Imagine your child has finished their final academic year and received some good results. They’ll be moving out of home during the holidays to start their independent life (unless of course they later move back home to save money).

You’ve decided to reward their efforts in a practical way and have bought them a clothes dryer – wrapped up in a big, red ribbon. You and the dryer have been strategically placed in the driveway as you await their return. They know you have a gift and arrive with friends wanting to see what it is. The excitement on both sides is high. Just before they arrive a little red sports car turns up, the driver hops out and leaves the car next to the driveway. You probably don’t need to be told what happens next. The car is the only focus, your usually rational child and their crowd go crazy thinking the car is the gift. You are left waiting for the chaos to subside and thinking about the dryer – it’s not really going to cut it. The driver returns to the car, drives the car away and you witness bewilderment and unhappiness play out.

There are plenty of examples in life where expectations don’t align. Why should the doctor – patient relationship be any different? Surgery that corrects a degenerative condition (you are happy) but the pain persists (the patient is not). Elective surgery that doesn’t provide the cosmetic or other outcome the patient expected but you think it’s okay. Medication that brings its own complications or side-effects.

Understanding what a patient expects from a treatment or procedure is a vital part of the professional service you provide. If you don’t have that shared common expectation from the outset, the likelihood of having a shared satisfaction of the outcome is at risk. It should be important to you to ensure there is as little discrepancy as possible between what a patient expects and their actual experience. The challenge is that you are both working from a different “database” of knowledge. Your database comes from your professional knowledge and experience. The patient can be influenced by multi factors, such as what they have read or seen of other people’s experience.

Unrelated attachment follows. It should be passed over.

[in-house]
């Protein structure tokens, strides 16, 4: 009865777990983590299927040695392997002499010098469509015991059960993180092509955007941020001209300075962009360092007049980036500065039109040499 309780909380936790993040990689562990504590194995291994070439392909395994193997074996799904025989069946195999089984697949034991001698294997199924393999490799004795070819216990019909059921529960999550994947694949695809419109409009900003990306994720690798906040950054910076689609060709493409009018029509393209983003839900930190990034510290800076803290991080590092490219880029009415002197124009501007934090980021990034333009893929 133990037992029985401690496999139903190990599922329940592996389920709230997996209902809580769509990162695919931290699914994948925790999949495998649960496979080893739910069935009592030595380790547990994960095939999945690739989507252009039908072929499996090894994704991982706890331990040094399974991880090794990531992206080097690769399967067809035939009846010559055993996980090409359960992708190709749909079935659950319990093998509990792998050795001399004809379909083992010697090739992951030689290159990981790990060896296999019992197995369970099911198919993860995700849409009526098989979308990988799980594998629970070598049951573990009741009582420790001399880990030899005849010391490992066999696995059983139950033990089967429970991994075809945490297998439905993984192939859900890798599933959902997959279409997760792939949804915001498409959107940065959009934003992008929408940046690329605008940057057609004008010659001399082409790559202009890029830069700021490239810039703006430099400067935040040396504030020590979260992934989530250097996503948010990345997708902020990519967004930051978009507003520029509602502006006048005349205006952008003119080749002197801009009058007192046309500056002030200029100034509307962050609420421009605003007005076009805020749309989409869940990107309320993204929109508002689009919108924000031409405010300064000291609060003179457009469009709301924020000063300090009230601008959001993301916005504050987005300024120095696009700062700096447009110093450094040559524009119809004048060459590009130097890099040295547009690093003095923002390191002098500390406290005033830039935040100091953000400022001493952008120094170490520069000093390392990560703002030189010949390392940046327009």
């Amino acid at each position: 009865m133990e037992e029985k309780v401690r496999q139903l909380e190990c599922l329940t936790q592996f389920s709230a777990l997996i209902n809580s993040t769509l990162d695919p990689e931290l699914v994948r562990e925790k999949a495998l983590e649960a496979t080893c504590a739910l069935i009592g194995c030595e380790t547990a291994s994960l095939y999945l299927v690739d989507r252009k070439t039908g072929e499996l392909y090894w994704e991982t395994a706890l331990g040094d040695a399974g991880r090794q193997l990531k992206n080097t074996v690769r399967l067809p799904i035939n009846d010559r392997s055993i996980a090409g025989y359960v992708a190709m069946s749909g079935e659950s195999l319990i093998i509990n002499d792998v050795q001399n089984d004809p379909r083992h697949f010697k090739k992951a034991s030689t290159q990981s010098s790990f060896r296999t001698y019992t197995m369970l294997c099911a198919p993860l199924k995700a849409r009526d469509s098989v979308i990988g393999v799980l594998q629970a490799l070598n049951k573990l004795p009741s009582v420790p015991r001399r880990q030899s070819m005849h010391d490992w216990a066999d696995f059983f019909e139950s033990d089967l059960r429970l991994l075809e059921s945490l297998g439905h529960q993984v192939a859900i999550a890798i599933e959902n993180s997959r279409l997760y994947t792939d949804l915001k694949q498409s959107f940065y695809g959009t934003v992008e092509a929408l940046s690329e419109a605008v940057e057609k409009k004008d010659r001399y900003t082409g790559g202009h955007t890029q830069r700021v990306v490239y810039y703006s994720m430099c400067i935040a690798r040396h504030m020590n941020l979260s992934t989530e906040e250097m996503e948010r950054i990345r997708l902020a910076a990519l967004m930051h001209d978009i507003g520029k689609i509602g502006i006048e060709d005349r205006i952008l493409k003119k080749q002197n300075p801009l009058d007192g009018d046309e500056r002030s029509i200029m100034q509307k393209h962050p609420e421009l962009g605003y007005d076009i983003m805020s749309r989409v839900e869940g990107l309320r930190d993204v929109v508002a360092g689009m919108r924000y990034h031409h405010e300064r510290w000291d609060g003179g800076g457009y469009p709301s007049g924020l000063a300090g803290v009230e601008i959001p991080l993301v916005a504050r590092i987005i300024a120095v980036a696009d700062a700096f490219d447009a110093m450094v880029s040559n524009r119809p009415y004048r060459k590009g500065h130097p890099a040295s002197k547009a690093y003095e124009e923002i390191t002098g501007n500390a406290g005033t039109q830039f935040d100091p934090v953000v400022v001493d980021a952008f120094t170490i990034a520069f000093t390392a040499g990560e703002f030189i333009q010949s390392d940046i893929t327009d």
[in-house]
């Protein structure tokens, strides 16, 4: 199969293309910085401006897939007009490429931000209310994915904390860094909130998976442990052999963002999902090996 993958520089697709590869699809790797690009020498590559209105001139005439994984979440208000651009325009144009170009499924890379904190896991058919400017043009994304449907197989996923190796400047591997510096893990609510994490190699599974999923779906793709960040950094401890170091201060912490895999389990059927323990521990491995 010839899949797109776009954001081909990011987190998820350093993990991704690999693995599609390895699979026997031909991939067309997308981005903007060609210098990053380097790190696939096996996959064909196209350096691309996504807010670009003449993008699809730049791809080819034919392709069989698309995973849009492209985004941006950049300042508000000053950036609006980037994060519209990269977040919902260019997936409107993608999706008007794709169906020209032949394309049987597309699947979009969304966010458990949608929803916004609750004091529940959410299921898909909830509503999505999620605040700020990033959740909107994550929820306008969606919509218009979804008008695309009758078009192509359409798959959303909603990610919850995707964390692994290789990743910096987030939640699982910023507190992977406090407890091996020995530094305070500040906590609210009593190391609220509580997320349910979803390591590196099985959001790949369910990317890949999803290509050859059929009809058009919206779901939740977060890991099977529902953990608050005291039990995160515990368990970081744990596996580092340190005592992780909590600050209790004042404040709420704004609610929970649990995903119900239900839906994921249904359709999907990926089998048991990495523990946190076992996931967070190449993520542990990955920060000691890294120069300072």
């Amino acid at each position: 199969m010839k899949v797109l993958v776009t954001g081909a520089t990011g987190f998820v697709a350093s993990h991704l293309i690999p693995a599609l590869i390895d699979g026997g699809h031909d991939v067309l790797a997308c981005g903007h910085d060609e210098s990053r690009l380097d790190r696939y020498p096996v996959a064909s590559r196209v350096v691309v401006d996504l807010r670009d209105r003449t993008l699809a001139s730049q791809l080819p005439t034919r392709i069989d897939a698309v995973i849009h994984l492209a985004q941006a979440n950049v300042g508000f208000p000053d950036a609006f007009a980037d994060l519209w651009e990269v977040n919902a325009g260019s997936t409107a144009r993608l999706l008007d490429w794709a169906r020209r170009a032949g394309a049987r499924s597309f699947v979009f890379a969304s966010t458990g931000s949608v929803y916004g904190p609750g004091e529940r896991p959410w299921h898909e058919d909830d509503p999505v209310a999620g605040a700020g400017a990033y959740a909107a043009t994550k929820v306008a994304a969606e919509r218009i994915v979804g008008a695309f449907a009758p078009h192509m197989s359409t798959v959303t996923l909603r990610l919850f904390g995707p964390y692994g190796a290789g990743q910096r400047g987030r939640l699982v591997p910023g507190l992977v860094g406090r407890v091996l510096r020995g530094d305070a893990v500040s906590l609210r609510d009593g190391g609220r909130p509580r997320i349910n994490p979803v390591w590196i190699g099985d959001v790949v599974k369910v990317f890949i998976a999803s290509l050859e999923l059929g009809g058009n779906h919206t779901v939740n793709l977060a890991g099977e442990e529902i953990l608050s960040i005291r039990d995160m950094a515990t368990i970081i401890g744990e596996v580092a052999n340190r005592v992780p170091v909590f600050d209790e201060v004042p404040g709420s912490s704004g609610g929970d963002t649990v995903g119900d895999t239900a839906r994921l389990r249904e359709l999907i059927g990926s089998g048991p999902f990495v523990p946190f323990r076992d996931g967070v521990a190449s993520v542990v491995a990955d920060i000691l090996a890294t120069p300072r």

Establishing a shared expectation at the outset involves some essentials:

  • Explore and understand what the patient wants to achieve
  • What are the key issues for this patient?
  • Be realistic, and be clear about what you can and can’t provide
  • Don’t promise anything you can’t deliver
  • Explain each step, especially if you need to consult, refer or transfer
  • Clarify the responsibilities of all parties
  • And revisit those expectations along the way if things change.

Appropriately managing your patient’s expectations is one of your key risk management tools.  If you are interested in taking a deep dive and learning more, consider completing our new Workshop “Aligning expectations – building the relationship”.  The Workshop is being run as part of our Risk Management Conference series and has been receiving excellent feedback.  The Workshop will help you understand your patient’s expectations and align them with your own, build trust, save time and avoid serious complaints. We’d love to see you there. You can quickly and easily book  your place at a Conference online in REO – www.miga.com.au.

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